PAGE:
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'A Doll's House,' written by Henrik Ibsen - allows every individual in the play to find out the kind of person he or she is and to strive to attain their true identity

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Introduction

English HL 'A Doll's House,' written by Henrik Ibsen allows every individual in the play to find out the kind of person he or she is and to strive to attain their true identity. Ibsen portrays this behaviour in a Doll's House through one of the main characters, Nora Helmer by setting the scene in Norway during 1872. In the late 1800's women did not play an important role in society. Their job was to cook, clean, sew and take care of the children. Women were treated as material possesions rather than human beings that were capable of thinking and acting for themselves. On the other hand males had always dominated over the women appearing more superior, however this was not viewed as something 'unfair'. Males were to go to school and then further advance in their education by attending college. Ibsen strappingly depicts the limit of women's rights during the 1800's. Deception within 'A Doll's House' is an ongoing theme. It brings out the plot, outlines the characters and allows the reader to explore the status of women and the society. Without deception there would really be no play. This also leaves the audience to make a decision about the play. After reading 'A Doll's House' I can conclude that there are resemblances yet a contrast between the characters Mrs.Linde and Nora. A contrasting difference in the characters are shown in the role that they play in their marriages. ...read more.

Middle

It is more likely that she is lying to Torvald as he seems to be the victim of most of her lies. Mrs.Linde feels protective over Nora because she still sees her as 'still being a child' and we see this as Dr. Rank enters the room. Nora offers him a macaroon, to which he replies, 'I thought that they were forbidden.' Nora justifies it by telling Dr. Rank that Mrs.Linde has brought them. Mrs.Linde does not come against this because she knows about the consequences of breaking rules around the house. Here we can see how Nora is capable of twisting people to her side in order to be able to keep her lies up without being discovered. Mrs.Lindes tells Nora that she is 'still a child'. Nora 'tosses her head' and begins to reveal to Kristina (Mrs.Linde) a 'dark secret' this is done in order to prove Kristina wrong. She tells Kristina in a manner that she is to 'just like everybody else,' Here we hear about how Nora has saved 'Torvald's life' with a trip to Italy all paid with Nora's 'allowance.' Again her lie does not seem to be any bad as she does it in order to save her husbands life. As we move on we discover that Nora really borrowed the money from Krogstad without her husbands permission. In those days this was a disliked act as the man controlled the incoming and outgoings of the money in the house. ...read more.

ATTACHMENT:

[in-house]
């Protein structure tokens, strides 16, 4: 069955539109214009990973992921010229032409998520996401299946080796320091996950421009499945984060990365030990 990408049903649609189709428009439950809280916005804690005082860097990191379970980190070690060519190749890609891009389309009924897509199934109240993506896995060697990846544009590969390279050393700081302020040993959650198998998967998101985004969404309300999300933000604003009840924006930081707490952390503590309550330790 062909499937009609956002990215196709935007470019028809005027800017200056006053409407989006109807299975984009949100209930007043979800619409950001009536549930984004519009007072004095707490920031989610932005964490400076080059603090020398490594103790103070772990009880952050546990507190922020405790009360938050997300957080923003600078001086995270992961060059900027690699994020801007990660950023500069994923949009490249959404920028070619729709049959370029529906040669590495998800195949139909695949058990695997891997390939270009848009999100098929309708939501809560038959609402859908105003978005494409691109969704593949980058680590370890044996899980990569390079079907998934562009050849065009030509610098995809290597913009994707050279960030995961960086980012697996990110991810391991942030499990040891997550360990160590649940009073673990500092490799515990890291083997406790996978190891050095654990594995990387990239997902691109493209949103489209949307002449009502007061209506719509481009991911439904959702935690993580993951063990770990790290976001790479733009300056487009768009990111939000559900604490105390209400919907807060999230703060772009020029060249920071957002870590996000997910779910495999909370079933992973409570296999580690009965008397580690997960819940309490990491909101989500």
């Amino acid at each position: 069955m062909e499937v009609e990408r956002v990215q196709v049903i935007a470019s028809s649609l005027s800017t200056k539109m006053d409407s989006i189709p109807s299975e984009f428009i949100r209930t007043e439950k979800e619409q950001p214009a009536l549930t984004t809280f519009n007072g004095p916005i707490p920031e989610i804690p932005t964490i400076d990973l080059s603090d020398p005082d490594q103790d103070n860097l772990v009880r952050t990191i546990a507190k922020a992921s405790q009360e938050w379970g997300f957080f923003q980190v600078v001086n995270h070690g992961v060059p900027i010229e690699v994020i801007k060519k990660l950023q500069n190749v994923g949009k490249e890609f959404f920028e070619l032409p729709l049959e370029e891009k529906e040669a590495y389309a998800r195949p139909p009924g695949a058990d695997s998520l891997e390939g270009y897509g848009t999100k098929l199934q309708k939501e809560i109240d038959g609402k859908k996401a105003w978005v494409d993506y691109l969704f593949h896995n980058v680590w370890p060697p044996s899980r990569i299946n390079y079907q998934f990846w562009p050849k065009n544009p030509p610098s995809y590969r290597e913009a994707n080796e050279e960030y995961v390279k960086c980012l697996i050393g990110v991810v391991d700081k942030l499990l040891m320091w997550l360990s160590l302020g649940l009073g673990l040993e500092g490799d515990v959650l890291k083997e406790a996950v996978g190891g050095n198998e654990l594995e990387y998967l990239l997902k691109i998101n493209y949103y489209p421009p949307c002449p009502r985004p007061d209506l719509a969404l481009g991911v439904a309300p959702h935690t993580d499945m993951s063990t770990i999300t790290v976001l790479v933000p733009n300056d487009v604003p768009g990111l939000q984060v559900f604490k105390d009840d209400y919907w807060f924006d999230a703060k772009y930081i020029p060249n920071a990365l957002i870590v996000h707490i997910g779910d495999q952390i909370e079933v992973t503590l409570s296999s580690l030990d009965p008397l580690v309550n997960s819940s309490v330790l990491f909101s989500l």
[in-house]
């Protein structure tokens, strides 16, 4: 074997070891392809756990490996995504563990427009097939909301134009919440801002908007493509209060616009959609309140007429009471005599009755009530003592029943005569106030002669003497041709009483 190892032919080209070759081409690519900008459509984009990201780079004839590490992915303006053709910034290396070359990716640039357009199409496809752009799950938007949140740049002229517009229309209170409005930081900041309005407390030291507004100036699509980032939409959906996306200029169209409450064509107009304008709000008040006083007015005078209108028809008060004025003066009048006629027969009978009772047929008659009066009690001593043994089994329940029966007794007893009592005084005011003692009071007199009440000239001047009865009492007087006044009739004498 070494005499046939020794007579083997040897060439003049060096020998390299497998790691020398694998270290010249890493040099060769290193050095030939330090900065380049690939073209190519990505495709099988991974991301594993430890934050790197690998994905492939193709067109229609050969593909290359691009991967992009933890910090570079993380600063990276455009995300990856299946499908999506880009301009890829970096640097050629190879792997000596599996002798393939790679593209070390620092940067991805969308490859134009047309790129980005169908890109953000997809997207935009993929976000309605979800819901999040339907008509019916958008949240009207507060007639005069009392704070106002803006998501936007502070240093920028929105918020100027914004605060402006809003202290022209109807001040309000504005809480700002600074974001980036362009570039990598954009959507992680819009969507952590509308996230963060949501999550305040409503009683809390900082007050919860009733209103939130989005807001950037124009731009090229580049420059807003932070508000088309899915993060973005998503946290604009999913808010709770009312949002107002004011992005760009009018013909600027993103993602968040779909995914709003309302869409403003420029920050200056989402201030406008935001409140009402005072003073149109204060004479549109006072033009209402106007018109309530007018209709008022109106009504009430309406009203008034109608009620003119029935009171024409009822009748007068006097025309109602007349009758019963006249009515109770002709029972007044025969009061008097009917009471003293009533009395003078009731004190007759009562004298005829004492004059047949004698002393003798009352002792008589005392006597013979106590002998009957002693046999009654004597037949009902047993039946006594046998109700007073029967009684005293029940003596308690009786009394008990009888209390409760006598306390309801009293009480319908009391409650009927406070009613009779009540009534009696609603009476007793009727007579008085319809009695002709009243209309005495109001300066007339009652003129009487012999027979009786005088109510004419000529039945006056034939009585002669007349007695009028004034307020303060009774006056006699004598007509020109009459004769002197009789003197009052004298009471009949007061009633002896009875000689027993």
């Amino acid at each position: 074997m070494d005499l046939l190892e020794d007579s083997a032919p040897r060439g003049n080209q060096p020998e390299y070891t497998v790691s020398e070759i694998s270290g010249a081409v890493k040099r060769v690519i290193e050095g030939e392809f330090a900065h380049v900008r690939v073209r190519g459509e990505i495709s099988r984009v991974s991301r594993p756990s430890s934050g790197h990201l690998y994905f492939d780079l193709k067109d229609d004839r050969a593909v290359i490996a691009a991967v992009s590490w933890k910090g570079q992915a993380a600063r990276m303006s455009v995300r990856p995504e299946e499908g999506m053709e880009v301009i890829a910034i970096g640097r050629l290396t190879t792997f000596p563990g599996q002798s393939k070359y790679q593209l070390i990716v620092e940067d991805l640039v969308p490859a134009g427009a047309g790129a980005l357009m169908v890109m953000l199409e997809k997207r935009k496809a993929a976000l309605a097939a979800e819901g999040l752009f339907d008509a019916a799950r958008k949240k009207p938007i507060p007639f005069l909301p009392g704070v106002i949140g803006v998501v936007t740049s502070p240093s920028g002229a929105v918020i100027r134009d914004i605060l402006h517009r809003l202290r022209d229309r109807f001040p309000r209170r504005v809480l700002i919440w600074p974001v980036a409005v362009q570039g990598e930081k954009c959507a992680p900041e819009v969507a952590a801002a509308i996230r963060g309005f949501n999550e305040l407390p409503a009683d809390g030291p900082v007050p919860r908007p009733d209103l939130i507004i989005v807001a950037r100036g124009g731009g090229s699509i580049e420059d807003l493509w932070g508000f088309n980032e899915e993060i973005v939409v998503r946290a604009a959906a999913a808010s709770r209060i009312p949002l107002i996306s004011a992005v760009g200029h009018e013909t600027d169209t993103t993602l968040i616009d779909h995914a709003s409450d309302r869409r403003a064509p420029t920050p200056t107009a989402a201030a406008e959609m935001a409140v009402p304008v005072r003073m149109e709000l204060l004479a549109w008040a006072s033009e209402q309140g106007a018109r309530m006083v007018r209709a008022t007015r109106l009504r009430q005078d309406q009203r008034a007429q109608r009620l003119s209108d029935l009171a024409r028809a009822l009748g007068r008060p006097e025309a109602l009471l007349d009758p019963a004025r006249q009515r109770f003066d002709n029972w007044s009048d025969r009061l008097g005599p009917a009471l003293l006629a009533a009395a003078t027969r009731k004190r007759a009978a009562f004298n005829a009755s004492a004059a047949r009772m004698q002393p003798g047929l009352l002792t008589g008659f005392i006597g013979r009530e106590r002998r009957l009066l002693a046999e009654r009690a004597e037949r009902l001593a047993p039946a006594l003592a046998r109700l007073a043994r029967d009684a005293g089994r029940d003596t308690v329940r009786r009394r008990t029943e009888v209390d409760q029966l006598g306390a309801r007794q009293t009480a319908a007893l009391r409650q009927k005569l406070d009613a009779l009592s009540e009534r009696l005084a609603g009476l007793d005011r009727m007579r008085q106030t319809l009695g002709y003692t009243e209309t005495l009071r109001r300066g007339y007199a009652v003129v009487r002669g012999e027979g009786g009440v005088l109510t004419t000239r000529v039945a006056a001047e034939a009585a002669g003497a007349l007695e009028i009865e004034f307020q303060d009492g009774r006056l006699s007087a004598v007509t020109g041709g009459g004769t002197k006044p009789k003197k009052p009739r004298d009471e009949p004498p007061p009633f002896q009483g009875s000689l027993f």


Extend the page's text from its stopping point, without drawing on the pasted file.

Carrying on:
Conclusion

Another issue to be discussed is different relationships these women had with their husbands. Torvald and Nora had a relationship where there is no equality. As for Kristina and Krogstad their relationship is much more open. They discuss important matters in a serious manner and are able to compromise however Torvald would always tell Nora that she was not to worry about anything and she would not understand such complex matters. Even though there are many contrasts that can be drawn between Nora and Mrs.Linde there are similarities that are quite apparent. Mrs.Linde shows her loyalty to her family when she accepts a marriage proposal in order to support the welfare of her family. Then, we have Nora who saves her husbands life, which portrays the trend of women sacrificing for the well-being of their families.They both believe in expressing their feelings of pride and fulfillment in helping their families. Ibsens portrays two different women in 'A Doll's House.' Kristina being an independent women who has faced the many troubles life can offer and Nora a typical women of the late 1800's who was under the control of her husband. However Nora is able to 'escape' from this life and set out into the world.I believe that Ibsen was successful in leaving the audience satisfied with the outcome of both women as they both were able to move out from what society condemned as duties of a women and instead set out into the world to complete the duties they had towards themselves. A Doll's House Eda Karaman 1 ...read more.

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